lines that Archbishop Ncube is isolated in his struggle. The Catholic
Church, which played such a leading role as the voice of the voiceless in
the past, has itself become all but voiceless. This tactic was less
successful in the early 80s, when Mugabe first tried to divide the bishops
on those grounds. Then the Zimbabwe Catholic Bishops' Conference approved a
statement from their Commission for Justice and Peace: "It should be clearly
understood that the Catholic bishops of Zimbabwe stand united, and when they
speak publicly they speak with one voice."

More than two years ago I wrote to Rome to warn the Pontifical Council for
Justice and Peace that Mugabe would become a serious embarrassment for the
Church. I even used such exaggerated words as "ostentatious Catholic" to
describe him as I tried to impress on the Vatican the danger facing the
Catholic Church in Zimbabwe from the proximity of certain members of the
hierarchy to the presidency. That danger is now realised in Zimbabwe, and
the Church suffers grievously as a result. I understand that the Mugabe
government has even approached the Vatican to request the retirement of
Archbishop Ncube. If this is true, and I have no reason to doubt it, it
emphasises the government's fear of the truth. All the governments of
Zimbabwe for the past four decades feared that truth, but none to the extent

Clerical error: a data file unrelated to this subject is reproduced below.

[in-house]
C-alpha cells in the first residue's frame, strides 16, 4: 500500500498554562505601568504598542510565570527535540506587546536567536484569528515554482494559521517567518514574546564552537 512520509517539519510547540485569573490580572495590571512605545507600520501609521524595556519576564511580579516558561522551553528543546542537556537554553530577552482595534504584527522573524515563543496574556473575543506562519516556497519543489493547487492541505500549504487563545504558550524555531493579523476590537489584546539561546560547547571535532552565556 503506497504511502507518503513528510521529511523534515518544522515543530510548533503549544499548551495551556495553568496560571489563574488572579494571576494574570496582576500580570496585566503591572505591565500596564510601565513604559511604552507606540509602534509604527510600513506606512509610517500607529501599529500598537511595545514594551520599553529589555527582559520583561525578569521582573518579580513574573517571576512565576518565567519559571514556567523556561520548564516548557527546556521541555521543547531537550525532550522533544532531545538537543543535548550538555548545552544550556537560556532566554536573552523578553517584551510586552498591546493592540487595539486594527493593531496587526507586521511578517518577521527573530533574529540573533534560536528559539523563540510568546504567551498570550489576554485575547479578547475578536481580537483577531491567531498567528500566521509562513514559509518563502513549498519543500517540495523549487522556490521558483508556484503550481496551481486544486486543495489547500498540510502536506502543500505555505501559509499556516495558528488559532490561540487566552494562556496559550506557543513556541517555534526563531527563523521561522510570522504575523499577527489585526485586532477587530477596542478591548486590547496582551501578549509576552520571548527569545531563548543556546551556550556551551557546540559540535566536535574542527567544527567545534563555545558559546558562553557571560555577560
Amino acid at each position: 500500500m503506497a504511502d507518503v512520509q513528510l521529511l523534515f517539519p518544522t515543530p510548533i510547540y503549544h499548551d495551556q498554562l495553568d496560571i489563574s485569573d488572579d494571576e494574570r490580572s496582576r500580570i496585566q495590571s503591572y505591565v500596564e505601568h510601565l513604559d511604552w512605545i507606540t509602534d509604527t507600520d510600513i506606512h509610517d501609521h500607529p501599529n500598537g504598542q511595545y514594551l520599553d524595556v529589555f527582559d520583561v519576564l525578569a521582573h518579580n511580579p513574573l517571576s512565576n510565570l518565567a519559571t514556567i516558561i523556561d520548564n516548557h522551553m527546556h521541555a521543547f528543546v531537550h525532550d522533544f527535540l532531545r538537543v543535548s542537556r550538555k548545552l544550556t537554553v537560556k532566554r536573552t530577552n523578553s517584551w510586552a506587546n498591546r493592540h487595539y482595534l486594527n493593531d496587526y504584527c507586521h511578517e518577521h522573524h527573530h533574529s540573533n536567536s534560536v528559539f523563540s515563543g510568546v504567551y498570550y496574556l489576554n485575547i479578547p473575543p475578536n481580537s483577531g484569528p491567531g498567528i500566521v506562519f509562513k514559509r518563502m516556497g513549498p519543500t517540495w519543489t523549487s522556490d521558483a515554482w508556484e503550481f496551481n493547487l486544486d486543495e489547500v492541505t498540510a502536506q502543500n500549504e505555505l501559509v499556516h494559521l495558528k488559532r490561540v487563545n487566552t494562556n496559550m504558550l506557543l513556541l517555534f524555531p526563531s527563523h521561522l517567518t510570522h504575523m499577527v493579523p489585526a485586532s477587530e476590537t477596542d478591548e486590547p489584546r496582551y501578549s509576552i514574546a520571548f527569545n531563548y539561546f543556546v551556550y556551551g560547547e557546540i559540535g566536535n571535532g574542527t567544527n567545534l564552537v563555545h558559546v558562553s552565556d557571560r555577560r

of the present regime. The world view on corruption and crimes against
humanity has become more focused than in the past, inspiring fear in the
ruling Zanu PF party and its leadership. But the people of Zimbabwe, who can
see the evil all around them, are confused that only one Catholic voice is
raised and, in a country where the majority have access only to the medium
of the government-controlled radio, that voice is not heard. One of the
local independent weeklies in Zimbabwe recently recalled that in the past it
was the Catholic bishops, Lamont and Karlen, who were "in the forefront for
the push for democratic change." : Lamont during he liberation struggle and
Karlen, who was the Bishop (later Archbishop) of Bulawayo, during the
Matabeleland terror in the early 80s. That could explain the militancy of
the present government against the Archbishop of Bulawayo, the newspaper
thought. It regretted that Archbishop Ncube was being left to wage a "sole
crusade" for democratic rule, respect for human rights and depoliticisation
of food aid. Yet some of his colleagues in the episcopacy were apparently